BC-FBN--Super Bowl History,4th Add, FBN

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Associated Press

Posted on February 1, 2013 at 1:02 PM

Updated Saturday, Jan 25 at 2:01 PM

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Super Bowl X
Jan. 18, 1976

At Miami_80,187

Dallas7307—17
Pittsburgh70014—21

The Steelers won the Super Bowl for the second consecutive year on Terry Bradshaw's 64-yard touchdown pass to Lynn Swann and an aggressive defense that snuffed out a late rally by the Cowboys.

Leading 15-10 in the fourth quarter, Bradshaw withstood a ferocious Cowboy rush to unleash his scoring strike to Swann. Swann, with four receptions for 161 yards, was named the game's MVP.

Dallas came back on a Roger Staubach-to-Percy Howard 34-yard TD pass to close within four points. Then with 1:22 to go, Pittsburgh gave the ball up on downs. Staubach picked up a couple of first downs but his desperation pass on the last play of the game was picked off by Glen Edwards in the endzone.

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Super Bowl IX
Jan. 12, 1975

At New Orleans_80,997

Pittsburgh0277—16
Minnesota0006—6

The Pittsburgh Steelers totally shut down Minnesota's offense to hand the Vikings their third Super Bowl defeat.

In beating Oakland for the AFC title, Pittsburgh held the Raiders to 29 yards rushing. The Vikings didn't reach that total. On 21 rushing plays, Minnesota managed a net of 17 yards.

Yet, Minnesota trailed only 2-0 at the half, the result of a safety when Viking QB Fran Tarkenton botched a pitchout deep in his own territory. Tarkenton fell on the ball in the endzone and was pounced upon by Steeler defensive end Dwight White.

The Steelers got another break at the start of the second half when Viking Bill Brown muffed the kickoff and Pittsburgh's Marv Kellum recovered on the Vikings 30. Four plays later, Franco Harris scored from 12 yards out and Pittsburgh led 9-0. Minnesota narrowed the margin to three points at 4:27 of the fourth quarter when Matt Blair blocked Bobby Walden's punt and Terry Brown recovered in the endzone. But the Steelers came right back on a 66-yard march culminating in a four-yard pass from Terry Bradshaw to Larry Brown.

Harris, the game's MVP, set a Super Bowl rushing record with 158 yards on 34 carries and led a Steelers offense which outgained Minnesota, 333-119.

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Super Bowl VIII
Jan. 13, 1974

At Houston_71,882

Minnesota0007—7
Miami14370—24

The Dolphins made it two Super Bowl wins in a row in their third straight Super Bowl appearance.

Miami marched 62 and 56 yards for scores in the first 15 minutes. Larry Csonka, the game's most valuable player, scored on a five-yard run and Jim Kiick blasted over from a yard out.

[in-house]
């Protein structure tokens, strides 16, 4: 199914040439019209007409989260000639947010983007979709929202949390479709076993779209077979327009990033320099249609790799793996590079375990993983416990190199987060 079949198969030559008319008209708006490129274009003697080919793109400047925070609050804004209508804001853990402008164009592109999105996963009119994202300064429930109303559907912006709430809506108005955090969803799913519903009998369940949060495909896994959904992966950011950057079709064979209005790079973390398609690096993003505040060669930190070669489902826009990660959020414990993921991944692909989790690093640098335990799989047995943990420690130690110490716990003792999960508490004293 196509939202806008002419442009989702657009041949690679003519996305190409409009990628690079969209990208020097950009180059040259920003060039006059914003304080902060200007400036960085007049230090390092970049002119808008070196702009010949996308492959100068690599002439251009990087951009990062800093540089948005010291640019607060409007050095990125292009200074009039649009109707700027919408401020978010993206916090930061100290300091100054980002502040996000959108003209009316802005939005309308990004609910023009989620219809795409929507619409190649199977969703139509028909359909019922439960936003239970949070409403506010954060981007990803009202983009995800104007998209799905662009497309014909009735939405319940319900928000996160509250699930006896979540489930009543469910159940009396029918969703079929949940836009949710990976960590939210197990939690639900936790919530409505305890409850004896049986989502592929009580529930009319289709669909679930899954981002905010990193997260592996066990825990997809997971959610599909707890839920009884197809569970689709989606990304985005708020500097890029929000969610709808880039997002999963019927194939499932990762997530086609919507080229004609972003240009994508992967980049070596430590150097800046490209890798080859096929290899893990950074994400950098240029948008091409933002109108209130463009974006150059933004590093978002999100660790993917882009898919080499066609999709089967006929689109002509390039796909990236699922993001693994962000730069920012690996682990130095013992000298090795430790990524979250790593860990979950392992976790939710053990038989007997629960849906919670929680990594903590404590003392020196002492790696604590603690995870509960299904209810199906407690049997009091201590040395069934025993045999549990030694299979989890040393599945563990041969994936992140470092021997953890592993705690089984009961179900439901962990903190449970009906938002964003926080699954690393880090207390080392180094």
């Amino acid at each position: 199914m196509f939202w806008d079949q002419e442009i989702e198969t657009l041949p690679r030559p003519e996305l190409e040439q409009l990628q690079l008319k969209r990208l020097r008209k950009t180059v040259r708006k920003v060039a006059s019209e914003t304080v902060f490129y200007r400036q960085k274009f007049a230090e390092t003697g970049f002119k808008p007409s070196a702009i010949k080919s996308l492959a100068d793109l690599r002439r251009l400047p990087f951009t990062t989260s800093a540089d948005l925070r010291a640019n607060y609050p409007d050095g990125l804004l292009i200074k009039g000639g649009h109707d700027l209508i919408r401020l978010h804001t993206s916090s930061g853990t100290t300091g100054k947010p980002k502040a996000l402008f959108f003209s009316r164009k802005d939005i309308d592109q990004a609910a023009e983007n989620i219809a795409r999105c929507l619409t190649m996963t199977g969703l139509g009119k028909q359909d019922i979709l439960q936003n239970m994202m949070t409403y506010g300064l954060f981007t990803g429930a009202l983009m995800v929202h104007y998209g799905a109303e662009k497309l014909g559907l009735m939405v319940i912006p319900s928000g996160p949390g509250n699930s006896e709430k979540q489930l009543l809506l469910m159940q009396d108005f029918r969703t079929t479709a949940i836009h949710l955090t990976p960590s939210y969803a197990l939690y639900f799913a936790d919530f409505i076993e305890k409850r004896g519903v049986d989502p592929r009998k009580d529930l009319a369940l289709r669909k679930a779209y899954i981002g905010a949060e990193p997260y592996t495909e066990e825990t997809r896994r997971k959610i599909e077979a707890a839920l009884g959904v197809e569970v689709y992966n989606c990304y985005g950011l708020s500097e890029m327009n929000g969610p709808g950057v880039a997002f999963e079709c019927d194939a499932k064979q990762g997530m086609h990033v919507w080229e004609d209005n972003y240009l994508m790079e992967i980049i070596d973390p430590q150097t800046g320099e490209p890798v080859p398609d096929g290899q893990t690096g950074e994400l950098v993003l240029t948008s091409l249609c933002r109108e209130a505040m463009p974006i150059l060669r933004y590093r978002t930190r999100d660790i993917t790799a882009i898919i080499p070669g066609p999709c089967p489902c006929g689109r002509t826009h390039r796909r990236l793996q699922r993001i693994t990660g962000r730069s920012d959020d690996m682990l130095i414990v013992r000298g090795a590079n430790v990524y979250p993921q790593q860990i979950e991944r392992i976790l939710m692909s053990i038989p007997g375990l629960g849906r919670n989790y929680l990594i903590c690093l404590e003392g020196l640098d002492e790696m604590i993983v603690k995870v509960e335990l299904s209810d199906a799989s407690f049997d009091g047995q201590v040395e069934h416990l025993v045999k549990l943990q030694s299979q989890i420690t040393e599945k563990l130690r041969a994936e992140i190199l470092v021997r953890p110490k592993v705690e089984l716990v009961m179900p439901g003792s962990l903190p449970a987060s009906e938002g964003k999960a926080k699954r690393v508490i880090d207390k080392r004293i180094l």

Trailing 17-0 near the end of the half, Minnesota faced a fourth-and-one from Miami's 6. Electing to go for the first down, Minnesota came up short when running back Oscar Reed fumbled.

Csonka gained 145 yards on 33 carries and Bob Griese threw only seven passes in the game, completing six for 73 yards.

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Super Bowl VII
Jan. 14, 1973

At Los Angeles_90,182

Miami7700—14
Washington0007—7

Miami went 14-0 in the regular season, but struggled in its two playoff wins over Cleveland (20-14) and Pittsburgh (21-17). Washington was 11-3 during the regular season and posted impressive playoff wins over Green Bay (16-3) and Dallas (26-3).

The Dolphins, a slight underdog, played virtually flawless football in the first half. Late in the first quarter Bob Griese directed Miami on a 63-yard drive capped off by a 28-yard pass to Howard Twilley. Then, just before the half, Jim Kiick went over from the one-yard line to give Miami a 14-0 lead.

Washington was apparently going to be shut out when, with two minutes remaining in the game, Miami's Garo Yepremian attempted a 42-yard field goal only to have it blocked. Yepremian then attempted to pass, only to have the ball slip out of his hands right to Mike Bass of the Redskins. Bass ran 49 yards for the score.

Miami safety Jake Scott picked off two passes in the game and was named MVP.

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Super Bowl VI
Jan. 16, 1972

At New Orleans_81,023

Dallas3777—24
Miami0300—3

After a near-miss in Super Bowl V, the Cowboys thoroughly dominated the Dolphins. Led by Duane Thomas, the Cowboys used a punishing ground attack in setting a Super Bowl record of 252 yards rushing.

Leading only 10-3 at the half, the Cowboys marched 71 yards to start the third quarter and scored on a three-yard run by Thomas, who finished the game with 95 yards on 19 carries.

Chuck Howley's interception of a Bob Griese pass set up Dallas' final score, a 7-yard pass from Roger Staubach to Mike Ditka.

Dallas controlled the ball most of the game, running off 69 offensive plays to Miami's 44 plays.